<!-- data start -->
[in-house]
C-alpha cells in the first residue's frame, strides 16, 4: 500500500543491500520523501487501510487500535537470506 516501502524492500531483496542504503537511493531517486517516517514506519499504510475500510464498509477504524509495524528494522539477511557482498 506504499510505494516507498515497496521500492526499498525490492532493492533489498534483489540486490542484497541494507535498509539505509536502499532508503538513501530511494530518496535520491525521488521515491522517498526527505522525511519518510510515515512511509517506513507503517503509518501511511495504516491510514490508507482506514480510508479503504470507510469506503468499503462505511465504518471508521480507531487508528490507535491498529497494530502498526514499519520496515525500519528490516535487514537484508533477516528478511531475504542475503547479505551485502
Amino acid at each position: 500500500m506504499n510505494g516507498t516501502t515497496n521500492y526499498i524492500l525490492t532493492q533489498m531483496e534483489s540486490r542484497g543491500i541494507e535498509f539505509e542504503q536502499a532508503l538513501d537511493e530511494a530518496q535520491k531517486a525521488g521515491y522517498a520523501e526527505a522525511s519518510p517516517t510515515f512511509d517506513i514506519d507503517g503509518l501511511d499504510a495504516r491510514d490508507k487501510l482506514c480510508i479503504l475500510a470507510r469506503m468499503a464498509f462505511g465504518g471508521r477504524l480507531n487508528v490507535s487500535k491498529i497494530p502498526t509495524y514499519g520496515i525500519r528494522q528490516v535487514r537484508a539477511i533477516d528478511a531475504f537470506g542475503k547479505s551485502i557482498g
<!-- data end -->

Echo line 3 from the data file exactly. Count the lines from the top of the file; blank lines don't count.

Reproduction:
Amino acid at each position: 500500500m506504499n510505494g516507498t516501502t515497496n521500492y526499498i524492500l525490492t532493492q533489498m531483496e534483489s540486490r542484497g543491500i541494507e535498509f539505509e542504503q536502499a532508503l538513501d537511493e530511494a530518496q535520491k531517486a525521488g521515491y522517498a520523501e526527505a522525511s519518510p517516517t510515515f512511509d517506513i514506519d507503517g503509518l501511511d499504510a495504516r491510514d490508507k487501510l482506514c480510508i479503504l475500510a470507510r469506503m468499503a464498509f462505511g465504518g471508521r477504524l480507531n487508528v490507535s487500535k491498529i497494530p502498526t509495524y514499519g520496515i525500519r528494522q528490516v535487514r537484508a539477511i533477516d528478511a531475504f537470506g542475503k547479505s551485502i557482498g